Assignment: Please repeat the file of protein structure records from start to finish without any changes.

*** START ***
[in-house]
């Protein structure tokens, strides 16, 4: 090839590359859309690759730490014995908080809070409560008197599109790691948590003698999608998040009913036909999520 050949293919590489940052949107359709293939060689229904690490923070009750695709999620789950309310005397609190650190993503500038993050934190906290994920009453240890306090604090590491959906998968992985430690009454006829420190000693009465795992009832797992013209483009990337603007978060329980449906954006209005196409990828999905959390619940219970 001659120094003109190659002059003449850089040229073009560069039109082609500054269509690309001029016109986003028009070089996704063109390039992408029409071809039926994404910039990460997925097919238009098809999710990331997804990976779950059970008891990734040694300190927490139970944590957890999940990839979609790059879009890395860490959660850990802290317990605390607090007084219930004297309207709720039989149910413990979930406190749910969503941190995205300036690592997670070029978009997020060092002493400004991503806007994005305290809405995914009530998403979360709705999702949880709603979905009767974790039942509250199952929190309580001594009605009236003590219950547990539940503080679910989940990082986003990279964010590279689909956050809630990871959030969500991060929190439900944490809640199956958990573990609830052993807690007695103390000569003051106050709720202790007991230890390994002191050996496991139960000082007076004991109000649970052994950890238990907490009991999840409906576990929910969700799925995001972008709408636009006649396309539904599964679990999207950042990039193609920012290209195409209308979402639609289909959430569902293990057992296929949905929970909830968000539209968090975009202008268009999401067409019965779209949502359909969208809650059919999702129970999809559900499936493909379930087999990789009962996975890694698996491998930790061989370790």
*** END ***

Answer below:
[in-house]
């Protein structure tokens, strides 16, 4: 090839590359859309690759730490014995908080809070409560008197599109790691948590003698999608998040009913036909999520 050949293919590489940052949107359709293939060689229904690490923070009750695709999620789950309310005397609190650190993503500038993050934190906290994920009453240890306090604090590491959906998968992985430690009454006829420190000693009465795992009832797992013209483009990337603007978060329980449906954006209005196409990828999905959390619940219970 001659120094003109190659002059003449850089040229073009560069039109082609500054269509690309001029016109986003028009070089996704063109390039992408029409071809039926994404910039990460997925097919238009098809999710990331997804990976779950059970008891990734040694300190927490139970944590957890999940990839979609790059879009890395860490959660850990802290317990605390607090007084219930004297309207709720039989149910413990979930406190749910969503941190995205300036690592997670070029978009997020060092002493400004991503806007994005305290809405995914009530998403979360709705999702949880709603979905009767974790039942509250199952929190309580001594009605009236003590219950547990539940503080679910989940990082986003990279964010590279689909956050809630990871959030969500991060929190439900944490809640199956958990573990609830052993807690007695103390000569003051106050709720202790007991230890390994002191050996496991139960000082007076004991109000649970052994950890238990907490009991999840409906576990929910969700799925995001972008709408636009006649396309539904599964679990999207950042990039193609920012290209195409209308979402639609289909959430569902293990057992296929949905929970909830968000539209968090975009202008268009999401067409019965779209949502359909969208809650059919999702129970999809559900499936493909379930087999990789009962996975890694698996491998930790061989370790």